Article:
·         Private offstreet lots made up 65% of the total parking stock.

·         Parking supply was heavily underutilized. The mean occupancy was 45% (Thursday) and 35% (Saturday). Average peak-period occupancy was 62%. Only 3 out of 22 lots were considered full (85% occupancy) during peak periods.

·         Parking demand was poorly related to the predicative variable (Gross Floor Area).

·         Having additional parking available within 200 meter walking distance substantially reduced demand at a particular parking lot, since some motorists would park off-site.

·         Free parking is a substantial hidden cost. Charging users directly for parking would increase the financial cost of driving 30-90% for an average shopping trip and about 100% for an average commuting trip.

·         Parking facilities use 24% of city land, compared to 7% greenspace and 4% recreation.

·         Commuters were surveyed concerning their choice between paying to park in the CBD, park for free a 3 minute walk away, or changing mode. The results indicate that most commuters were more willing to pay to minimize their walking distances, and were reluctant to change mode. The results indicate a -0.6 price elasticity (a 10% price increase reduces parking demand 6%) and a -0.9 walking time elasticity (a 10% walk time increase reduces parking demand 9%.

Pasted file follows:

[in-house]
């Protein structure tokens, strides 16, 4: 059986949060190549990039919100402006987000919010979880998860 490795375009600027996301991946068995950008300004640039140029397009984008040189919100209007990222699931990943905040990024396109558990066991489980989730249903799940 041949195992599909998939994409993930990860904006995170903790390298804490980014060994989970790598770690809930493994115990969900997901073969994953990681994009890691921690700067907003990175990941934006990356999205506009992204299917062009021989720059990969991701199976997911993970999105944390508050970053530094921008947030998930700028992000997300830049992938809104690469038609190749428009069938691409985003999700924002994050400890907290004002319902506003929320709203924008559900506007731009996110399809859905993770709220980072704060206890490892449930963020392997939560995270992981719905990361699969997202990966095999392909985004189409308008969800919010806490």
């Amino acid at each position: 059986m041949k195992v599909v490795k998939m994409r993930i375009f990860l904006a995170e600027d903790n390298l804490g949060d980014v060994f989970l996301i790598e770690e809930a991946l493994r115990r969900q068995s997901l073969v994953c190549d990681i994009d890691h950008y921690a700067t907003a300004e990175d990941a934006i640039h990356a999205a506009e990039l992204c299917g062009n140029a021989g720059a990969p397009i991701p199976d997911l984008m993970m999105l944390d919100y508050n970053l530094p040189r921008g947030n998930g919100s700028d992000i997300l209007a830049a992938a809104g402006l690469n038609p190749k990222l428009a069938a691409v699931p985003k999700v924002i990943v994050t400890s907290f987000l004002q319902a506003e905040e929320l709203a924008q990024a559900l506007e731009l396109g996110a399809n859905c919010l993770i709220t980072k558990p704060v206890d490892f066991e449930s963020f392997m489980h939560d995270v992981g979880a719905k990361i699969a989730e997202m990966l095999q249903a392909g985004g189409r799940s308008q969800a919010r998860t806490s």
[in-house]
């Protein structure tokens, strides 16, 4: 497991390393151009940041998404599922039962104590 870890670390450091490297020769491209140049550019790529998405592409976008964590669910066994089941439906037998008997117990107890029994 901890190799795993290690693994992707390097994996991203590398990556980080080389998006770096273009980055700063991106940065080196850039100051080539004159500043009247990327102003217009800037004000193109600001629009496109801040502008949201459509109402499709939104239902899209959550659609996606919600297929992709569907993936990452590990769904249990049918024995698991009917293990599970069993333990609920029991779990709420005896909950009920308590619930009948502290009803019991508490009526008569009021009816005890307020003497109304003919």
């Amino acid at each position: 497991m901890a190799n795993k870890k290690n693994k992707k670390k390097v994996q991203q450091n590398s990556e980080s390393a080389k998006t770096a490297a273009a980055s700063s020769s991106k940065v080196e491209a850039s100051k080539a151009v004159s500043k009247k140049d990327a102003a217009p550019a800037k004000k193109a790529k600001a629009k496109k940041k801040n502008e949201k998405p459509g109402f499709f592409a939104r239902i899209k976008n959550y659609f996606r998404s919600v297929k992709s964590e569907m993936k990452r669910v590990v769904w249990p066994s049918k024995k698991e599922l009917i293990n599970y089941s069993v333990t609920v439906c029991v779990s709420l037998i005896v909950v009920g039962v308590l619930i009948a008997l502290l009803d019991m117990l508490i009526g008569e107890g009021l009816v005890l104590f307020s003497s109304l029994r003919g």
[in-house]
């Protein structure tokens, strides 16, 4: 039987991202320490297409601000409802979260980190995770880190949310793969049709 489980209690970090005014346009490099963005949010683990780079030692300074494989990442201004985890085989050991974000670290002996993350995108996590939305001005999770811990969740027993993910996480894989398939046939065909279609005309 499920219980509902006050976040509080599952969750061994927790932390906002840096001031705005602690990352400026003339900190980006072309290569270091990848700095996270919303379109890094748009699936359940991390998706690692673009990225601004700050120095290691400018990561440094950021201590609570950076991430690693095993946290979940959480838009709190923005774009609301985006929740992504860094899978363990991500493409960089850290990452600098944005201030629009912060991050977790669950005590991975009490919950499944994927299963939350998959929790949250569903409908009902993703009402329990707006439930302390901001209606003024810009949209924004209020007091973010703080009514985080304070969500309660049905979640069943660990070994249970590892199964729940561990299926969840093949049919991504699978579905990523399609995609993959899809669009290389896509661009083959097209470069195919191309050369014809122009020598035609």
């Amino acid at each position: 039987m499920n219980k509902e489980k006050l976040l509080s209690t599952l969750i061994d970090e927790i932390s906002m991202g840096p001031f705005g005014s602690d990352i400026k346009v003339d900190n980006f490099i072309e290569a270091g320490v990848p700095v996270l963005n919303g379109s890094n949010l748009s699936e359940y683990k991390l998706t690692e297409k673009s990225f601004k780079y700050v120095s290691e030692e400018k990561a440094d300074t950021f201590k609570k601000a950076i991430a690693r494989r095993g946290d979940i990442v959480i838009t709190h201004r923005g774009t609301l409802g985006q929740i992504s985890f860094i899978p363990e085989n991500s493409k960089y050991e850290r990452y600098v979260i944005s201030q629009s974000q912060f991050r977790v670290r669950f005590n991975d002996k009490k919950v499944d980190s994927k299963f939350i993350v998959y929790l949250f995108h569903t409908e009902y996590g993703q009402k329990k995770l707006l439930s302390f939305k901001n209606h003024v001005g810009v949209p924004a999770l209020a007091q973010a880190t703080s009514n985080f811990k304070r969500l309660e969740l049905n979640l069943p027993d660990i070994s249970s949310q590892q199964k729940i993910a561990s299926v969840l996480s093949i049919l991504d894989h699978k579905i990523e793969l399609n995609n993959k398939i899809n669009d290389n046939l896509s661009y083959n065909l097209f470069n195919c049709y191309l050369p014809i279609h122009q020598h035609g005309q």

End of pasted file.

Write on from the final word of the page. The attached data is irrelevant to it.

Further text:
European Parking Management (Kodransky and Hermann 2011)

Many European cities are implementing innovative parking policies, as described in Europe's Parking U-Turn: From Accommodation to Regulation. The report examines European parking over the last half century, through the prism of ten European cities: Amsterdam, Antwerp, Barcelona, Copenhagen, London, Munich, Paris, Stockholm, Strasbourg and Zurich. It found: